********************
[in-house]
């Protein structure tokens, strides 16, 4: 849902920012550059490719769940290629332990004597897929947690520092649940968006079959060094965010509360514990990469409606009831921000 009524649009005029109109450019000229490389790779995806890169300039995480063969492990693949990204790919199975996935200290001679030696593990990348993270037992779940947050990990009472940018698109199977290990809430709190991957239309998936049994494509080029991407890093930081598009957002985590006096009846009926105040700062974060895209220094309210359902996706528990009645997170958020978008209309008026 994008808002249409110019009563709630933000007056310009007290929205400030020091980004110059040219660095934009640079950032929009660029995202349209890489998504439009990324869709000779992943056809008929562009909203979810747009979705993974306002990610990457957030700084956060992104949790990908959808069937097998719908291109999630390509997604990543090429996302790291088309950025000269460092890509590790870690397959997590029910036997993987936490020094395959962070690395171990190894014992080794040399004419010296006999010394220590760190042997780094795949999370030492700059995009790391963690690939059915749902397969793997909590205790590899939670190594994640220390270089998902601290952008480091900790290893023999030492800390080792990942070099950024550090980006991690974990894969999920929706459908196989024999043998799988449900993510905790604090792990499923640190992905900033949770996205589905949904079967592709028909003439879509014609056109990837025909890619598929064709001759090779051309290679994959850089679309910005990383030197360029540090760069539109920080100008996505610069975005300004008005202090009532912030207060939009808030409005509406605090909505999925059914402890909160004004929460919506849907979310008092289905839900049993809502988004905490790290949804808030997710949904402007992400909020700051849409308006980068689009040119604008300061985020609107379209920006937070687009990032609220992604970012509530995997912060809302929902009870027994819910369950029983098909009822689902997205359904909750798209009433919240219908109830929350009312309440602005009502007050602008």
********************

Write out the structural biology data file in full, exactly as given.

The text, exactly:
[in-house]
């Protein structure tokens, strides 16, 4: 849902920012550059490719769940290629332990004597897929947690520092649940968006079959060094965010509360514990990469409606009831921000 009524649009005029109109450019000229490389790779995806890169300039995480063969492990693949990204790919199975996935200290001679030696593990990348993270037992779940947050990990009472940018698109199977290990809430709190991957239309998936049994494509080029991407890093930081598009957002985590006096009846009926105040700062974060895209220094309210359902996706528990009645997170958020978008209309008026 994008808002249409110019009563709630933000007056310009007290929205400030020091980004110059040219660095934009640079950032929009660029995202349209890489998504439009990324869709000779992943056809008929562009909203979810747009979705993974306002990610990457957030700084956060992104949790990908959808069937097998719908291109999630390509997604990543090429996302790291088309950025000269460092890509590790870690397959997590029910036997993987936490020094395959962070690395171990190894014992080794040399004419010296006999010394220590760190042997780094795949999370030492700059995009790391963690690939059915749902397969793997909590205790590899939670190594994640220390270089998902601290952008480091900790290893023999030492800390080792990942070099950024550090980006991690974990894969999920929706459908196989024999043998799988449900993510905790604090792990499923640190992905900033949770996205589905949904079967592709028909003439879509014609056109990837025909890619598929064709001759090779051309290679994959850089679309910005990383030197360029540090760069539109920080100008996505610069975005300004008005202090009532912030207060939009808030409005509406605090909505999925059914402890909160004004929460919506849907979310008092289905839900049993809502988004905490790290949804808030997710949904402007992400909020700051849409308006980068689009040119604008300061985020609107379209920006937070687009990032609220992604970012509530995997912060809302929902009870027994819910369950029983098909009822689902997205359904909750798209009433919240219908109830929350009312309440602005009502007050602008």